|Arlington Reservoir||2 miles (3 km)||Enjoy a nice easy stroll around the pretty Arlington Reservoir on this short circular walk near Hailsham. There's parking on the western side of the reservoir and a good path running around the perimeter. The walk includes a woodland section at the start before reaching the dam where there are fabulous views across the Downs and the Long Man of Wilmington, The area is also a nature reserve and excellent for bird watching with 173 recorded bird species and a wintering population of up to 10,000 wildfowl. Look out for great crested grebe, swallow, mallard, pied wagtail and cormorants.These can best be observed from the bird hide.|
The reservoir can also be easily accessed by train - get off at Berwick station and a short walk north takes you to the start of the walk.
If you'd like to continue your walking in the area then you could pick up either the Vanguard Way or the Wealdway which both run past Arlington.
About a mile to the east you will find the pretty Abbot's Wood. There's two nice waymarked walking trails to try in the bluebell woods.
|Lewes to Alfriston||11 miles (18 km)||A lovely walk from Lewes to Alfriston, first following the River Ouse before picking up the South Downs Way. It's a varied walk running for about 11 miles with flat riverside paths preceding some moderate climbs into the surrounding hills. From the high points there are tremendous views towards the south coast.|
The walk starts on the river at Cliffe, just to the east of the train station and the castle. From here you can pick up the Sussex Ouse Valley Way and follow it south past the Lewes Railway Nature Reserve to Southease. Here you pick up the South Downs Way and follow it east to Beddingham Hill and Firle Beacon. The beacon is one of the highlights of the area with wonderful views over the Weald towards the south coast. The Firle Escarpment is also a Site of Special Scientific Interest. The large area of chalkland is home to a variety of flora and fauna. Look out for the rare spider orchid Ophrys sphegodes and Exmoor Ponies as you make your way through this lovely area.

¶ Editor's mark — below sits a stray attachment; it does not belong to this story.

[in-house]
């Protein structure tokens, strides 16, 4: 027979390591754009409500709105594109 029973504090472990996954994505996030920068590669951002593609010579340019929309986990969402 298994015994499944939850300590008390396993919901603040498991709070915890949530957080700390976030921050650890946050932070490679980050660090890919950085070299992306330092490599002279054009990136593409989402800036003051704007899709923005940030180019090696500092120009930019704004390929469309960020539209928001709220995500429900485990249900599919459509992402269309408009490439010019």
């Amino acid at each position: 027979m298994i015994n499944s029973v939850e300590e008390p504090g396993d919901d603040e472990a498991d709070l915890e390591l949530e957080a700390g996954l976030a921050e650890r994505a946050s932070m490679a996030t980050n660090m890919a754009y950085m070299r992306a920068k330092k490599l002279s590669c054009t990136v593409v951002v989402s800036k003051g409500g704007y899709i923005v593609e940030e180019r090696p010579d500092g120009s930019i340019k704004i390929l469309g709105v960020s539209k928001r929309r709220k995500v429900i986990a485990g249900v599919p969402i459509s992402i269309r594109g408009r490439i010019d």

After taking in the views the route descends to Bostal Hill before coming into Alfriston.
|Cheesefoot Head||7 miles (12 km)||This circular walk visits a large natural amphitheatre near Winchester before exploring the surrounding area on a network of footpaths. It's an undulating route with some moderate climbs and lovely views over the South Downs, The New Forest, the Isle of Wight and Butser Hill.|
Start the walk from the Cheesefoot Head car park a few miles east of Winchester, near the small village of Chilcomb. From here you can pick up the King's Way and the South Downs Way to take you past the site and into the surrounding countryside.
Start by heading south along the King's Way through Longwood Warren before bending round to the east. You'll pass pockets of woodland before coming to Lane End and Beauworth. Here you turn north along Holden Lane, following the South Downs Way across Gander Down. You then turn south, passing the woodland in the Temple Valley before returning to the car park.